Sajjan Kumar, Convicted In 1984 Anti-Sikh Riots, Surrenders In Court

While several witnesses and survivors gave accounts of Congress leaders inciting and leading mobs on the streets of Delhi in 1984, Sajjan Kumar is the first top leader of the party to be convicted

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Sajjan Kumar was in the Congress for over four decades. (File photo)


New Delhi: 

Highlights

  1. Sajjan Kumar has been brought to the Mandoli jail in Delhi
  2. He was sentenced to life for his role in the 1984 anti-Sikh riots
  3. He has approached the Supreme Court challenging his conviction

Sajjan Kumar, who has been sentenced to life in prison for his role in the 1984 anti-Sikh riots, has surrendered in a Delhi court today. He has been brought to the Mandoli jail in east Delhi. The former Congress leader was convicted in the killing of five members of a family in Raj Nagar and setting a gurdwara on fire on November 1, 1984 by the Delhi High Court. He was the parliamentarian of that area at the time.

The court had cancelled an earlier court order acquitting him of charges in what the judges called "genocide". "It is important to assure the victims that despite the challenges truth will prevail," the court had said.

Sajjan Kumar has approached the Supreme Court challenging his conviction and the life term. His lawyers are expecting an early hearing after the top court opens on January 2 after winter vacation.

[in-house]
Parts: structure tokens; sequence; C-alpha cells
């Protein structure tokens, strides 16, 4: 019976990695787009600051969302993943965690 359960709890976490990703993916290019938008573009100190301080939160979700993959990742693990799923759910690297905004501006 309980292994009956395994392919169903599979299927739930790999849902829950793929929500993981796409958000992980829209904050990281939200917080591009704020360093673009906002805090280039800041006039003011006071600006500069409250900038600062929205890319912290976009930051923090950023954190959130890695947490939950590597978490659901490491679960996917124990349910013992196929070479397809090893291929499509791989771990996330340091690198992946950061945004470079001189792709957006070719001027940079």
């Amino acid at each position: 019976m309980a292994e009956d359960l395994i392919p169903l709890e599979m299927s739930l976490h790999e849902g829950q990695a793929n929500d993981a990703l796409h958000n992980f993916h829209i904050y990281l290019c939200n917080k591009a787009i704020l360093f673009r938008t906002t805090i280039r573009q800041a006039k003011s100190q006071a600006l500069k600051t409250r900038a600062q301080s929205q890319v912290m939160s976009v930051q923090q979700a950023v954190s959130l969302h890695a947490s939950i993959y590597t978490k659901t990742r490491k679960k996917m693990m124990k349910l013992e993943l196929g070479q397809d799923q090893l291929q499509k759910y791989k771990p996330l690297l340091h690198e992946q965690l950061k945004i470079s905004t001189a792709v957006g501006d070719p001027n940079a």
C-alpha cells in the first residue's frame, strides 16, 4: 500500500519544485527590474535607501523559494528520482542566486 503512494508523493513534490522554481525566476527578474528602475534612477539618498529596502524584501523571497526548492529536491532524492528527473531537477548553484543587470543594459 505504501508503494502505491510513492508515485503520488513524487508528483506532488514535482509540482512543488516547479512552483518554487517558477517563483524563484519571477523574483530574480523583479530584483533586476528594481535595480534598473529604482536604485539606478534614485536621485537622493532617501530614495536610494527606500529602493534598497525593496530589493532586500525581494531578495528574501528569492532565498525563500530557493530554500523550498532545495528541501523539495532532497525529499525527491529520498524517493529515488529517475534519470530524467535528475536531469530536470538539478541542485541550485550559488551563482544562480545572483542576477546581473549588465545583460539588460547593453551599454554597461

Union minister Hardeep Singh Puri called it a small but significant development and said, "It's been 34 years... it's been an endless wait for justice for the families of the victims. Closure is important. Cases against others need to speed up now."

Soon after the verdict on December 17, the 73-year-old had said he has three children and eight grandchildren and needed time to settle matters related to his property. He requested for one more month to surrender instead of the December 31 deadline, but his plea was turned down by the court.

Senior lawyer HS Phoolka, who has been representing victims of the anti-Sikh riots in courts for the last three decades, said that Sajjan Kumar had run out of legal options which is why he surrendered today. "We hope he doesn't get relief in the Supreme Court," Mr Phoolka said.

Sajjan Kumar was in the Congress for over four decades. In the last few years, he had been sidelined by the party over allegations that he had led blood-thirsty mobs targeting Sikhs in Delhi after the assassination of Indira Gandhi by her Sikh bodyguards on October 31, 1984. At least 3,000 people were killed in the riots over the next four days.

While several witnesses and survivors gave accounts of Congress leaders inciting and leading mobs on the streets of Delhi, Sajjan Kumar is the first top leader of the party to be convicted.

The verdict had come out on a day when the Congress took charge in Rajasthan, Madhya Pradesh and Chhattisgarh after its election victories. The three chief ministers were sworn in in the shadow of protests over senior leader Kamal Nath's alleged role in the 1984 anti-Sikh riots.

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